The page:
This is one of the more obscure J.J. Johnson LPs. On six of the ten songs, the great trombonist is joined by four others, while the remaining four tracks (the main reasons to search for this album) feature him in a quartet with pianist Hank Jones, bassist Richard Davis and drummer Walter Perkins. Johnson's writing on the larger group pieces lifts the material, which is all taken from Broadway shows, while his playing on the quartet tracks is up to his usual level.
Reissue with latest DSD remastering. Comes with liner notes. A great small group session from trombonist JJ Johnson – a record that sets him up with a crack rhythm section, then really lets him open up on his solos! The approach is a great change from some of the more tightly arranged Johnson albums for Columbia – and is a great reminder of the sharp, soulful hardbop style that first made folks take note of JJ during his early work for Blue Note and Prestige Records! The set cooks nicely – thanks to piano from Tommy Flanagan, bass from Paul Chambers, and drums from Max Roach – and titles include "Kev", "100 Proof", and "What's New". Including the two part "Blue Trombone," and shows listeners why he is still considered one of the greatest jazz trombonists of all time.
Among the many tributes paid to Bird’s memory was a tour by a sextet including musicians closely related to Parker. The leaders were Sonny Stitt, a saxophonist of enormous talent and brilliant technique, and trombonist J.J. Johnson, one of the fathers of bebop. Apart from their associations with Parker, all of the musicians on this sextet were well known stars in their own right, and it is refreshing to see more footage of rarely filmed jazzmen like Johnson, Stitt and Howard McGhee.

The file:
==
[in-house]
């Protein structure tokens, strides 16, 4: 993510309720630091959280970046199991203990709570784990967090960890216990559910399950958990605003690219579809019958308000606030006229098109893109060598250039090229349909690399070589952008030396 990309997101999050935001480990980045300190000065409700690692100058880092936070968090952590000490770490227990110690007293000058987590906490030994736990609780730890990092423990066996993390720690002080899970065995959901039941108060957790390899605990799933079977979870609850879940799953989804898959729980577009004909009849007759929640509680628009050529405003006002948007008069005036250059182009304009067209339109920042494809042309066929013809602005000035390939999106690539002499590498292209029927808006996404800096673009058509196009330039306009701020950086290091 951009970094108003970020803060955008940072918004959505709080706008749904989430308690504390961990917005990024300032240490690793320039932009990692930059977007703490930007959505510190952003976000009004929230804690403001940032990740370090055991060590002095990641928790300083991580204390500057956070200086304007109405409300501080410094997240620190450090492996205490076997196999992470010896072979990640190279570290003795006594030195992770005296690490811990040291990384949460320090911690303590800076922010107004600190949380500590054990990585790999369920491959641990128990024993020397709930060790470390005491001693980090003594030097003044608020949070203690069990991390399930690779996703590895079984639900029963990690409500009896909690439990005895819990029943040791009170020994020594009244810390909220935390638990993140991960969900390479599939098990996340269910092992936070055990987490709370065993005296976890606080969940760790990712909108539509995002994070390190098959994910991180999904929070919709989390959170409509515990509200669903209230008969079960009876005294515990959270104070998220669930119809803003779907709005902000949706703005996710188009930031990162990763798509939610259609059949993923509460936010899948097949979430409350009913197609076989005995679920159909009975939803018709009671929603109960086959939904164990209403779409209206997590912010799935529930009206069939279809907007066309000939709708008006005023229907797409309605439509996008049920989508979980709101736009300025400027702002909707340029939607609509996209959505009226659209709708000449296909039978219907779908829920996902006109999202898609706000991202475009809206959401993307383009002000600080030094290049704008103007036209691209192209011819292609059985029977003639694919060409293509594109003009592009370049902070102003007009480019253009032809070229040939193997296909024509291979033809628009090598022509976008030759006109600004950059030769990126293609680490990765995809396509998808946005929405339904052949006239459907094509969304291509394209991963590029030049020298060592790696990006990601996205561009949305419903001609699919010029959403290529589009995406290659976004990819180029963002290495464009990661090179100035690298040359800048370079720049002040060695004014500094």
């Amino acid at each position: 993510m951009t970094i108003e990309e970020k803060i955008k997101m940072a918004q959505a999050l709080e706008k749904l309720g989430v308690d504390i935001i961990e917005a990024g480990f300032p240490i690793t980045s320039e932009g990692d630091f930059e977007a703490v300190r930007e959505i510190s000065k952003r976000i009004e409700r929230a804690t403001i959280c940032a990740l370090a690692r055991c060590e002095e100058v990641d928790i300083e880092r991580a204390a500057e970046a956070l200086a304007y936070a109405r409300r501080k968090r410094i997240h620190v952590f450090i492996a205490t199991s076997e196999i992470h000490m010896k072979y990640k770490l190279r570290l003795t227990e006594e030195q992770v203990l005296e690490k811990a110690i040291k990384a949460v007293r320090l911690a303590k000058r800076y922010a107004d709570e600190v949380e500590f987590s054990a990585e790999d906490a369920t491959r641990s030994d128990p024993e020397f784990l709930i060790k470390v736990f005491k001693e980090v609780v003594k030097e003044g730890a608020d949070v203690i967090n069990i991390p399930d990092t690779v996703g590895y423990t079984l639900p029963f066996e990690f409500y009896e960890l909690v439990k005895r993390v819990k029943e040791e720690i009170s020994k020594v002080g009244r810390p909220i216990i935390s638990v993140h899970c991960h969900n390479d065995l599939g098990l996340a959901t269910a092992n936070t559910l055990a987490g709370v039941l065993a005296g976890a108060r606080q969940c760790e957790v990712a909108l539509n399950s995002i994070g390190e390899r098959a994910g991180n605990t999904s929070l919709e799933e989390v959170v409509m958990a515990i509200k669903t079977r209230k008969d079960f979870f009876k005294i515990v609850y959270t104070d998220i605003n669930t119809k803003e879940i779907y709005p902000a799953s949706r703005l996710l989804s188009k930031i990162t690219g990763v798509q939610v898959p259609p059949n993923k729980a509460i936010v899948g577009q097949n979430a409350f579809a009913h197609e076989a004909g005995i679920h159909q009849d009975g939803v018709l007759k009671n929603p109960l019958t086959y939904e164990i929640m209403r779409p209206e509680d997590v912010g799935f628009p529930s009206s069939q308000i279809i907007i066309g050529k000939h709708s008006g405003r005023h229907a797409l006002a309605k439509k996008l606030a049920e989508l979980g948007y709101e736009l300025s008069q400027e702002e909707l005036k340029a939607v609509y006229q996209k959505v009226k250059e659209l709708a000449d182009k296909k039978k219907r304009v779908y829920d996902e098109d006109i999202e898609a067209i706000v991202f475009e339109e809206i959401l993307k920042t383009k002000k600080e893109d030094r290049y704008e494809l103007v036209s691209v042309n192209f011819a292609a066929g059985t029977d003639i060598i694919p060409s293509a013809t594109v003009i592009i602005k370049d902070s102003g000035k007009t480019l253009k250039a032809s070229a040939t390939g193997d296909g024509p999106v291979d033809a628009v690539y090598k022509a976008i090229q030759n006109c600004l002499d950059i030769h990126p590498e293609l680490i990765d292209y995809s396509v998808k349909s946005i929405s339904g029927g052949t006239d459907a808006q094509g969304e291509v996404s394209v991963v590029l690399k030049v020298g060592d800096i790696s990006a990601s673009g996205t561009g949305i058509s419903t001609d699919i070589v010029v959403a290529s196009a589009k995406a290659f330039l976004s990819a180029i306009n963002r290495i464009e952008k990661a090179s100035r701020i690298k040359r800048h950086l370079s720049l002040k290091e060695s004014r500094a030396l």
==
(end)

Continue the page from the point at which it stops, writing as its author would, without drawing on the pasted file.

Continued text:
This release contains the complete LP Plays Mack the Knife, appearing here on CD for the first time ever, it presents Johnson fronting a quartet that includes Andre Previn on piano, Red Mitchell on bass and Frank Capp on drums playing songs by the celebrated Kurt Weill. As a bonus, we have added another complete LP by Johnson, Trombone and Voices, which also appears here on CD for the first time ever. Although we are aware that the concept and arrangements on this bonus album might seem outdated, we believe that J. J.'s solos clearly merit it being reissued.
Trombonist J.J. Johnson's 1960 sextet is featured on this Columbia CD. Most notable among the sidemen is a rather young trumpeter named Freddie Hubbard on one of his first sessions; also helping out are tenor saxophonist Clifford Jordan, pianist Cedar Walton, bassist Arthur Harper and drummer Albert "Tootie" Heath. Seven of the compositions (which are joined by Dizzy Gillespie's "Blue 'N' Boogie") are Johnson's and, although none caught on, "Mohawk," "In Walked Horace" and "Fatback" (which is heard in two versions) are all fairly memorable.
Pittsburgh's J.J. Burner mix country-rock and blues rock influences into a melting pot of cooking stew! "Roll On" showcases the last recorded performance of Pittsburgh guitar legend Warren King (Diamond Reo, the Silencers) on blazing tracks like "Ain't Nobody Don't Like Money," "Tender Touch" and "Why." The band are currently tearing up the rust belt in the USA with sure-fire renditions of songs from this debut album. Produced by fabled Steel City musician Norman Nardini. This band boils the Pittsburgh blues rock sound down into a tight package of pure smoke. R.I.P.Warren King!– by cdUniverse
For the first time in more than 3 decades, this reclusive artist lets a camera into his life in this amazing opportunity to meet the mysterious man behind the guitar. In series of candid interviews, Cale describes his childhood and his wild years in psychedelic California. Cale also shares his insights about his influences, songwriting, success, life on the stage and on the road - all interlaced with outstanding live performances, archival footage, interviews with band members and friends, and awe-inspiring images of American landscapes. Eric Clapton appears in some performance footage.